Given the recent trend of recruiting new workers who apparently perform tasks as efficiently at those already in place, but at a lower cost to the employer, I thought I'd treat myself. I will be temporarily outsourcing my job as Father. Interested applicants will be paid 50% of my usual salary, and should carefully read the following:
Mornings can be tough:
- Waking up: My alarm clock gains time throughout the week for some reason. This means that, although it is set for 6:30am, by Friday you will be awoken a full fifteen minutes earlier wondering why you hadn't readjusted the thing on Wednesday.
- Breakfast: My son has begun to help make it. This new show of maturity and interest in being an active member of the family's morning routine is heartening. However, don't dawdle in bed. Having an 8-year-old operate the kettle, Bodem, and toaster while rummaging through the fridge for a full carton of milk can result in a clean-up period which more than makes up for any time gained by not having to do it yourself.
- Hair knots: My daughter gets them. You should wet her hair by filling the palm of your hand with warm water, then applying the load to her head. Once the whole head is moist, begin at the root, brushing downwards slowly. Should you encounter a knot, hold the strand just above the knot, supporting the slack as work through the knot with the brush in your other hand. Important note: you have fifty-two seconds to complete this operation. After this period of time, my daughter will inform you you are not doing it properly, and insist on taking over. Try not to despair that every minute she uses to arrange her hair is one you will not have to enjoy your coffee.
- Getting them out the door: They will always ask if you can walk them to school. You will say the following: "Sure, as long as you don't fool around in the bathroom after breakfast and you get ready quickly enough."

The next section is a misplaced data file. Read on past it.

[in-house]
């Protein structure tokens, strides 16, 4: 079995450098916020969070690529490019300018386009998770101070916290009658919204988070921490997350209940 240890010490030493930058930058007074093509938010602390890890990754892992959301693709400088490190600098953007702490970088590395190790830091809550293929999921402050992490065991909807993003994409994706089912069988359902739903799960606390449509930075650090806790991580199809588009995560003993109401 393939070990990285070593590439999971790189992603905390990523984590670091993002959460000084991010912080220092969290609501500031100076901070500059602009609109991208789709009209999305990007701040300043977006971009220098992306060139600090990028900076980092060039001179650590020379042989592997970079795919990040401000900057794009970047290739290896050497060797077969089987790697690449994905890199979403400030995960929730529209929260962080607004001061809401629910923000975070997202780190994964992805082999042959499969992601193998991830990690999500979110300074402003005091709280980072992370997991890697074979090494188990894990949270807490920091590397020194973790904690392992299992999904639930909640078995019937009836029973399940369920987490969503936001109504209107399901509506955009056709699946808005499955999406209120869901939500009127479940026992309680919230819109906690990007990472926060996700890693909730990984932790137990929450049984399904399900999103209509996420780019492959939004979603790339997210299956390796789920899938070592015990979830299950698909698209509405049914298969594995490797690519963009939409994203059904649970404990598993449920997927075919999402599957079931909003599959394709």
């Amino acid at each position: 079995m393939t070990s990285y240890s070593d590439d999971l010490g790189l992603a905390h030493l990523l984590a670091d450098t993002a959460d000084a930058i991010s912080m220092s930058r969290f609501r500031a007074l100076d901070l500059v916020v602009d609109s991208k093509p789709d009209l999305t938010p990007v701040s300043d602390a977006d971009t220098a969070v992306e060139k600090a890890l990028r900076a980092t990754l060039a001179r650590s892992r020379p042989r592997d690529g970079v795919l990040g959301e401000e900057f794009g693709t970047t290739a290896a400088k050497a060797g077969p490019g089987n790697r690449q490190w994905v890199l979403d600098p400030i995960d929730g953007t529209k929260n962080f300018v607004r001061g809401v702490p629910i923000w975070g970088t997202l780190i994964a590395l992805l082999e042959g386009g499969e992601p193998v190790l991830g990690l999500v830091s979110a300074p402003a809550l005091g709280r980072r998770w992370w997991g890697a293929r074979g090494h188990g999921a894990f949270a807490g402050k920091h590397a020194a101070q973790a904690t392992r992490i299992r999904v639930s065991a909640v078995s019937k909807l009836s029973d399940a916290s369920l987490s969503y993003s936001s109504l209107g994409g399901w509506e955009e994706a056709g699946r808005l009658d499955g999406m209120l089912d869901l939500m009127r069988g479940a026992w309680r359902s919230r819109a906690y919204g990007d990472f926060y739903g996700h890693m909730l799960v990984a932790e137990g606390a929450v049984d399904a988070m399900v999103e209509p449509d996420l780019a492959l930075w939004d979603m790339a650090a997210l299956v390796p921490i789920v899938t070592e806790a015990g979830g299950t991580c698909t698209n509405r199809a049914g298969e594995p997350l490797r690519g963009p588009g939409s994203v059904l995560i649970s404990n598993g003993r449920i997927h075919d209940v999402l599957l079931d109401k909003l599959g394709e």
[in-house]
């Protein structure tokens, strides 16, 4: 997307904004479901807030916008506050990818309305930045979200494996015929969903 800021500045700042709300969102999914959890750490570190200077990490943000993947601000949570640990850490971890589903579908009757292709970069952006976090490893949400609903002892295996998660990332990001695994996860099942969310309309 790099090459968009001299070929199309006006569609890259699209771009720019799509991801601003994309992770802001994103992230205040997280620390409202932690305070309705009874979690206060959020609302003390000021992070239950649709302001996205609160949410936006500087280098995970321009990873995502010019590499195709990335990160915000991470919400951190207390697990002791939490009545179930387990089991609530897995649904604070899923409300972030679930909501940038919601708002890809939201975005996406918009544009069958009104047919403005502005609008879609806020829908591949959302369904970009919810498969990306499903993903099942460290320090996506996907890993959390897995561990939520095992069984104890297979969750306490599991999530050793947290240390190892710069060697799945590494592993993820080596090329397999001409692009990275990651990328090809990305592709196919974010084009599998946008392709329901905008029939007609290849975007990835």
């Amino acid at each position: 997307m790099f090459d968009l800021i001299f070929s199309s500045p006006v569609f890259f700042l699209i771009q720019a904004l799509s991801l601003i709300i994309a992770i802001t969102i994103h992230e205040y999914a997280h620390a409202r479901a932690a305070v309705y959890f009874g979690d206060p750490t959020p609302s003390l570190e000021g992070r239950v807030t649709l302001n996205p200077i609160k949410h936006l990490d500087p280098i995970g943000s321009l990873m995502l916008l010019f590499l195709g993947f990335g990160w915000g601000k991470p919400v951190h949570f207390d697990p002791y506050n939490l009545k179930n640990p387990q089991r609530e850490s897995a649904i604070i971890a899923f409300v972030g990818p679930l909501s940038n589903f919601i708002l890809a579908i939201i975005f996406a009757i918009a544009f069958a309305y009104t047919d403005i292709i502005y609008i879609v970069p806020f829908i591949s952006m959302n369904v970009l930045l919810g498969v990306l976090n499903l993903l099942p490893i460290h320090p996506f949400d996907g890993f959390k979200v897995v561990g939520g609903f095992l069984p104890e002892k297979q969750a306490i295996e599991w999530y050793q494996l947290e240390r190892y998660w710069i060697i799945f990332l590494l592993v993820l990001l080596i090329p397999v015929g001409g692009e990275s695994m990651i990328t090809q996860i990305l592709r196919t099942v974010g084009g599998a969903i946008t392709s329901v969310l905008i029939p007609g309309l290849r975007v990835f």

By Friday, you will wonder what their problem is. How can two people so badly want something and yet so consistently ignore the simple parameters and instructions which would grant them that thing. It is important to be consistent. If they take too long, drive them. They will be mad at you, but that is better than teaching them that walking with Outsourced Daddy takes precedence over being on time. Don't waste time wondering why they're mad at you despite their own lollygagging being responsible for having to rush to school. You're a dad, now, not a logistics expert.
Pickups and Playgrounds:
- Pickup: Wait with the other moms and dads at the designated spot. You'll recognize it instantly; it's where all the neighborhood dogs automatically bring the grade-school parents at 2:20pm.
When my kids come out the side door, DO NOT APPROACH THEM! The sidewalk you are standing on is the designated waiting area. If you attempt to cross the school driveway and approach the children, you will be 'Excuse-Me''d, or clicked at by either the school Principal, a teacher, one of the parents, or one of four black lab retrievers. Also, brace yourself. The kids will charge at you. While I've learned to absorb the humiliation of being knocked down by an 8-year-old my legs can no longer support; I fear the trauma will be more than you can bear, temp worker.